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I have two grayscale images, say A and B, and I want to determine, which one is more contrast. For that I'm calculating an RMS contrast as it is described in Wikipedia. The results are about RMS_A = 0.4 and RMS_B = 0.1. Does it mean that image A is more contrast as its gray pixels are nearer to black/white values? How should I interpreter RMS value to determine contrast?

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  • $\begingroup$ Are the images of the same scene or can be totally different? $\endgroup$ – Royi Aug 4 at 5:12
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You defined to compute an RMS. I don't know why you choose it, but OK. How can we probe it as a contrast measure? If you are considering images with positive pixel values, and consider that multiplying them by a scale factor $a>1$, you extend the range, hence the contrast, or if $a>1$, you shrink the range, hence the contrast again. How does the RMS behave? A quick computation should give you an answer.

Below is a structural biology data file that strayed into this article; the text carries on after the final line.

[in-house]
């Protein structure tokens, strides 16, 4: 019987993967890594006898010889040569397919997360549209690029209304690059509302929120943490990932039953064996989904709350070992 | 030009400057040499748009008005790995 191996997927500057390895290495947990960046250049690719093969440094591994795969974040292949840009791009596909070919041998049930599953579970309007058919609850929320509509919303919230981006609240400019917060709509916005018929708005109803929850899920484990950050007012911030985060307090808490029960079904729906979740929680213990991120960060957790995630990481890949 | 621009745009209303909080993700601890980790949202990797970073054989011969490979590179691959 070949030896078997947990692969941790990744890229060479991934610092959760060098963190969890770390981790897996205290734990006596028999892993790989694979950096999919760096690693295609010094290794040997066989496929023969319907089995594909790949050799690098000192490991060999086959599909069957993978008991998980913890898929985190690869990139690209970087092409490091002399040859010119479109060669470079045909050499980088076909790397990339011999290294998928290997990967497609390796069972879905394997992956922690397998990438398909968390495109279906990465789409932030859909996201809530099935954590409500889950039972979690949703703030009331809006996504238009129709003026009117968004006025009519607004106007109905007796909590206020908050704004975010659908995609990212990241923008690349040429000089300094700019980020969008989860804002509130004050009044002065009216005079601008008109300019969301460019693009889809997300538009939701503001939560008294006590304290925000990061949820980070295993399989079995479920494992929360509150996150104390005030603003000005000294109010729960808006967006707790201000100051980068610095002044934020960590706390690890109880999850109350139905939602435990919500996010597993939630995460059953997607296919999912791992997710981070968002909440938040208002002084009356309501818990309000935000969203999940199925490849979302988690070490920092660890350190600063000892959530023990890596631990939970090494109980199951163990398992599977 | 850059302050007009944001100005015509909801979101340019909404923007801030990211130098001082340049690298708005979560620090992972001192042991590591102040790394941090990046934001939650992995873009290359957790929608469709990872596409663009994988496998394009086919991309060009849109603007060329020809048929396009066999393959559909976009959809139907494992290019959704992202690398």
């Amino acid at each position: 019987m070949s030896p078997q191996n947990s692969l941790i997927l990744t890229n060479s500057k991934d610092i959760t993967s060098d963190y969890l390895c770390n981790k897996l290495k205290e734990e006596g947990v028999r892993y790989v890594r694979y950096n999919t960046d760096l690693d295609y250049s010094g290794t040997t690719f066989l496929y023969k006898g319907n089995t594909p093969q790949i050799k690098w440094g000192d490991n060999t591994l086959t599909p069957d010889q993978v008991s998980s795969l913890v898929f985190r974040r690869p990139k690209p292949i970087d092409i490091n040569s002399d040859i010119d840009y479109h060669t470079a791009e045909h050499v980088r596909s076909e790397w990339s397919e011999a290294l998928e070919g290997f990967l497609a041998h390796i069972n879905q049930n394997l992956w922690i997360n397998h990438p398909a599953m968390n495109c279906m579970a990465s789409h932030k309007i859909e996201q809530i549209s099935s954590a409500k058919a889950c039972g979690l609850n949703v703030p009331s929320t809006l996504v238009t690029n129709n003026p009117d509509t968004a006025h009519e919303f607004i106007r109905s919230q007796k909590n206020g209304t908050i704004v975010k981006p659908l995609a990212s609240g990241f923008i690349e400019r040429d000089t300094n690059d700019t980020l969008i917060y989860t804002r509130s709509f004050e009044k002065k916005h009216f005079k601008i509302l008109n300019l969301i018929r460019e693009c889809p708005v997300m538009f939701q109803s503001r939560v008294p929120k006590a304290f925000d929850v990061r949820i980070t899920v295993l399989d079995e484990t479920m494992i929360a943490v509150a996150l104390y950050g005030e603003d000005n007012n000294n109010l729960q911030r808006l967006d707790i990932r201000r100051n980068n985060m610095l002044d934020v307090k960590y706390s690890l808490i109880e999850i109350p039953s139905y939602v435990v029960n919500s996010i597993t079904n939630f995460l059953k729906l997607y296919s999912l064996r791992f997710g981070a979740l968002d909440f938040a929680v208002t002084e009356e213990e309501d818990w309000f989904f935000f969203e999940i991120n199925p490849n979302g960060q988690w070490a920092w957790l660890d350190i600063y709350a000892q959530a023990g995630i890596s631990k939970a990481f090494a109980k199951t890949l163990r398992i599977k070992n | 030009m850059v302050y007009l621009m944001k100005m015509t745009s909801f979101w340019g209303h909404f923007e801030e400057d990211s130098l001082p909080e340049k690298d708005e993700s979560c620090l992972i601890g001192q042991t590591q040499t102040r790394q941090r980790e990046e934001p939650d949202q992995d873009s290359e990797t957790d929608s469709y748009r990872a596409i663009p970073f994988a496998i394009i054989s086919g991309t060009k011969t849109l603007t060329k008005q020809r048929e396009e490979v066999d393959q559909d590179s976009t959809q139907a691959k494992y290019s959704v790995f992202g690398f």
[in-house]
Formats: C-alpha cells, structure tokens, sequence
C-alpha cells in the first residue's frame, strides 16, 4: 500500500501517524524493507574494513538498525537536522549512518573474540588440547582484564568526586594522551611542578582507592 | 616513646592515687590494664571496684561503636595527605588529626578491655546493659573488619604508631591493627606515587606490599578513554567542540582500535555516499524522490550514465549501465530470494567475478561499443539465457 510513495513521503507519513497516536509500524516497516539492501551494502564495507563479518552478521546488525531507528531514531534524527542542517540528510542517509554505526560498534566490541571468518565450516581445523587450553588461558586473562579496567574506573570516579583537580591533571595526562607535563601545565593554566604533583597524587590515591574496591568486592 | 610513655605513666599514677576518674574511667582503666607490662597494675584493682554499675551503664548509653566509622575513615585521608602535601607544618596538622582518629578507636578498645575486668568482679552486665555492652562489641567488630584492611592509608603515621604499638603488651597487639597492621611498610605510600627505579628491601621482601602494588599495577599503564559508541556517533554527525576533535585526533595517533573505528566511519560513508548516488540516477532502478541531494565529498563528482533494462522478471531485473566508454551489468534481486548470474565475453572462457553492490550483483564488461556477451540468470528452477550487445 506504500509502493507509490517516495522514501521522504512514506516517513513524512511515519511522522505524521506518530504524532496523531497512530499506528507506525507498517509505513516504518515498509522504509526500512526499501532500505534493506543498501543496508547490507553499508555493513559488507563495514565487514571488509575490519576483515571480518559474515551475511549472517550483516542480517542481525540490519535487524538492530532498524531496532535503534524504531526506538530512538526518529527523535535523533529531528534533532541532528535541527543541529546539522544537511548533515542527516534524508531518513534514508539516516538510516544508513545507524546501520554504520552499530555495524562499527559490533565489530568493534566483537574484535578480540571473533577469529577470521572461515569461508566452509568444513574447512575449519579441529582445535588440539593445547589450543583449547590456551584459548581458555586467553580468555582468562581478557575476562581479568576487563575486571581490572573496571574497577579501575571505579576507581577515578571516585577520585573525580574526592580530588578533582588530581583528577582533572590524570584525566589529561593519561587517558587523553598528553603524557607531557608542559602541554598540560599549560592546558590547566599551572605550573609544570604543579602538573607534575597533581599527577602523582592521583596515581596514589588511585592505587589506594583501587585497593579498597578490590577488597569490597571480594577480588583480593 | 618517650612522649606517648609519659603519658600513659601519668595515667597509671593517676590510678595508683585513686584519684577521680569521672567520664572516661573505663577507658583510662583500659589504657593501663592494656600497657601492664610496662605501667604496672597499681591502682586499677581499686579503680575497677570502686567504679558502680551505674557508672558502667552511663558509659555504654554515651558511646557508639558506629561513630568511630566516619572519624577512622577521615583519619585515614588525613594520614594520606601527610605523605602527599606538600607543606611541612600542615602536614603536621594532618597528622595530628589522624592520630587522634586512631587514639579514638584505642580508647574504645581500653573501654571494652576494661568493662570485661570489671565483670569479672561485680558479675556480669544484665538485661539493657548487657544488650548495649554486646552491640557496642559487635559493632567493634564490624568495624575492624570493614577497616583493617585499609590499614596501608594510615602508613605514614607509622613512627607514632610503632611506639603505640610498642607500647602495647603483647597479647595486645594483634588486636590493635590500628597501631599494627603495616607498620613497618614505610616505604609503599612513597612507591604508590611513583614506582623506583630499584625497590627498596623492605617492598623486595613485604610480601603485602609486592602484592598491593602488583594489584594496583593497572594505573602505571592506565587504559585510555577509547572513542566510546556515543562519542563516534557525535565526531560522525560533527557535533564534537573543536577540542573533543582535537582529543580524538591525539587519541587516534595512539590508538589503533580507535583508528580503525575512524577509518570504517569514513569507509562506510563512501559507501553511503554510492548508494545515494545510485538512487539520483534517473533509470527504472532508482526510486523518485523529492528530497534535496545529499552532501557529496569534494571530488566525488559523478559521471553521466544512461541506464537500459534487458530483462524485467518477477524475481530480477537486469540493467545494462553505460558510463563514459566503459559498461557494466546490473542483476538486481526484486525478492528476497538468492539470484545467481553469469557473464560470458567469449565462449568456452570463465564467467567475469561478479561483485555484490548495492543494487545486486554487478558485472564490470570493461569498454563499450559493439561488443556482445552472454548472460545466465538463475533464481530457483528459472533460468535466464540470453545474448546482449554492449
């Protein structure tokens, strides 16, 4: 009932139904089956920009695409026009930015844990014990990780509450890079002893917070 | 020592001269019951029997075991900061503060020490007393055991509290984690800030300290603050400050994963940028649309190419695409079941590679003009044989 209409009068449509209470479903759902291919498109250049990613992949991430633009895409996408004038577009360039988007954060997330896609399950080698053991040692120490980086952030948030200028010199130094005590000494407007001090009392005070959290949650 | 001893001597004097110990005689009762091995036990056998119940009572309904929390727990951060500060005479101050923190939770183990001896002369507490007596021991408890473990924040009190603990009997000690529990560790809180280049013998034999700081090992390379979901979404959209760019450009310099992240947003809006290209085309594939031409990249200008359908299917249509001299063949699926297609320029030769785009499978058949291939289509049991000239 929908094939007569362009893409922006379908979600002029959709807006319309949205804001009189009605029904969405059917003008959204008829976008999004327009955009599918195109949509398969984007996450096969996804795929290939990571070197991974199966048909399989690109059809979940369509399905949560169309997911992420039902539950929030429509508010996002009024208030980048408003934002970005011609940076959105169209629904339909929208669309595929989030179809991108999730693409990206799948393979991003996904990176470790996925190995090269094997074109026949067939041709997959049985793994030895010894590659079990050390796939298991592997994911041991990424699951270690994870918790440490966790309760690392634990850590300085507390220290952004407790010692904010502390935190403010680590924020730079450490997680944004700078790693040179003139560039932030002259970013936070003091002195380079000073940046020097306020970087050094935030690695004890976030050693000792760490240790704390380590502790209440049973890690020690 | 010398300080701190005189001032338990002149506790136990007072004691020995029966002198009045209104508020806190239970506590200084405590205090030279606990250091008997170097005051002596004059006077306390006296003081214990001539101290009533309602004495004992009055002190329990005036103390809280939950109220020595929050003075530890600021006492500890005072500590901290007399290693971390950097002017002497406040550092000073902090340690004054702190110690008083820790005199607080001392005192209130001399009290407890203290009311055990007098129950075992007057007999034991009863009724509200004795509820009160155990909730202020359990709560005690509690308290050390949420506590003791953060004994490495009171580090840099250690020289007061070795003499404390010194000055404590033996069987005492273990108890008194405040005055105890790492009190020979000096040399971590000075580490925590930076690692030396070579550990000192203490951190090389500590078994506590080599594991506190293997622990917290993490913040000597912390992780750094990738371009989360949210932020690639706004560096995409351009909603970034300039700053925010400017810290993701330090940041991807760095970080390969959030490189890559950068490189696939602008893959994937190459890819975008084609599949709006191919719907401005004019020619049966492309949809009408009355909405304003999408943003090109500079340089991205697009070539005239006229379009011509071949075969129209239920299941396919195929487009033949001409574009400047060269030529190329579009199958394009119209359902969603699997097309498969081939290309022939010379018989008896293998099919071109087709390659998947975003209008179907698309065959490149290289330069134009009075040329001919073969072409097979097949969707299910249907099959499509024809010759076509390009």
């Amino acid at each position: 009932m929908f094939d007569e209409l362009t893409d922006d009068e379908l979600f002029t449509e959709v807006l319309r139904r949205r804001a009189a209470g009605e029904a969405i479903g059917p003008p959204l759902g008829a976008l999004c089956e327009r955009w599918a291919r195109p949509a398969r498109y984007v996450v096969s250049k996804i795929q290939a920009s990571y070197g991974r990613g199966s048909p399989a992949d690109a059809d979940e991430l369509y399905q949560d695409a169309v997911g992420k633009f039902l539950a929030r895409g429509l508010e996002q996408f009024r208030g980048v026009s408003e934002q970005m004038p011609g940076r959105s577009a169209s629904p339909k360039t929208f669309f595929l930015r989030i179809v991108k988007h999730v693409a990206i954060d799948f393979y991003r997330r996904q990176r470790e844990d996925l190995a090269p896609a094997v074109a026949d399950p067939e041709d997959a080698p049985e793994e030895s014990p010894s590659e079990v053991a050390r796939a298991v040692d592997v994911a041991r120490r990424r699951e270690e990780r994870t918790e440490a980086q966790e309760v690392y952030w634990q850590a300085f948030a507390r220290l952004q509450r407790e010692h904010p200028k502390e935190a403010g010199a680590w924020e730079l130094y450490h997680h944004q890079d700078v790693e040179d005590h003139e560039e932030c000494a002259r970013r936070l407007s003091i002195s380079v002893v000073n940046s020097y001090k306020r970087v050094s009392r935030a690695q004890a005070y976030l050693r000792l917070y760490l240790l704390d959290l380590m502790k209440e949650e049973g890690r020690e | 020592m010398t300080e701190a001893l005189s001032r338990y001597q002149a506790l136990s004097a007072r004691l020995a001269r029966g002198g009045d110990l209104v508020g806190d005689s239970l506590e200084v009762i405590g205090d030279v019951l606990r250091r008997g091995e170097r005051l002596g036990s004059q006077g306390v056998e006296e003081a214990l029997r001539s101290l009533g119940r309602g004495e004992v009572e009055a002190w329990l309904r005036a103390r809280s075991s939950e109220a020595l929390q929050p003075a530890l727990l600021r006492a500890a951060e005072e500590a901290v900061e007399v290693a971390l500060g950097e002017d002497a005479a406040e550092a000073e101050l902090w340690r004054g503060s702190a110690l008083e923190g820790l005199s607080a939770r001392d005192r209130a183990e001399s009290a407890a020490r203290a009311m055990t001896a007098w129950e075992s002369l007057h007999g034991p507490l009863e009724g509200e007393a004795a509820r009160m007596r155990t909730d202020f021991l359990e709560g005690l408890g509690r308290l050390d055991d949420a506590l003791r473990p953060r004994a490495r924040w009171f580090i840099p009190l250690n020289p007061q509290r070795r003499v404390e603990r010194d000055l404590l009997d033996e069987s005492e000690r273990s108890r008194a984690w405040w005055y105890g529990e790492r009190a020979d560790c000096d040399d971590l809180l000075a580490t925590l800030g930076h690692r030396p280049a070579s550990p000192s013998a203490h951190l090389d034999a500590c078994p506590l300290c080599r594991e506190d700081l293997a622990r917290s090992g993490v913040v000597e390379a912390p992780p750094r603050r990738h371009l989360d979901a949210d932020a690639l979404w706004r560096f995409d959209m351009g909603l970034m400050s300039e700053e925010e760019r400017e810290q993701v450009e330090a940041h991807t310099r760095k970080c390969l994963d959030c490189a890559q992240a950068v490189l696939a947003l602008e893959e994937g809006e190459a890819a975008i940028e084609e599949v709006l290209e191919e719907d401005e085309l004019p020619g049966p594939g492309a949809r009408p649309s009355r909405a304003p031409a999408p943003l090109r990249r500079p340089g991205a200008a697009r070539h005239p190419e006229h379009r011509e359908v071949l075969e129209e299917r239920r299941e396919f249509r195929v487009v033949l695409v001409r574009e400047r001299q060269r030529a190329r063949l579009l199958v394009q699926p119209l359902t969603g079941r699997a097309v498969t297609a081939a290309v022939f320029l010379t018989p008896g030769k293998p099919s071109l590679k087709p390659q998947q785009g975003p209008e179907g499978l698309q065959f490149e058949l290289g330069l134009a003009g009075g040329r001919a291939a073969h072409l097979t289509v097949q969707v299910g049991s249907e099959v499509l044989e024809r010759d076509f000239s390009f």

Indeed, those are hypotheses. Honestly, I would not consider RMS as a proper measure, as it does change with a value offset, which to be is substantially iso-constrast.

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  • $\begingroup$ Source images are grayscale, values are in [0,255], and before calculating RMS I do normalize them in [0, 1] as needed. I guess the maximum contrast is 0.5 when image has only black and white pixels, so multiplying won't affect it. If picture has gray pixels, say of value 128, multiplying will bring them to be just white, making image more contrast. Or am I mistaken? $\endgroup$ – Ans-lte Mar 7 at 9:55
  • $\begingroup$ It depends on what you mean by contrast. To me, contrast is a quantity aimed at summarizing the span between brighter and darker zones. So a full-gray or a full-white (or full-black) image have the same (non-existent) constrast. But how you preporcess them can affect the result $\endgroup$ – Laurent Duval Mar 8 at 16:19

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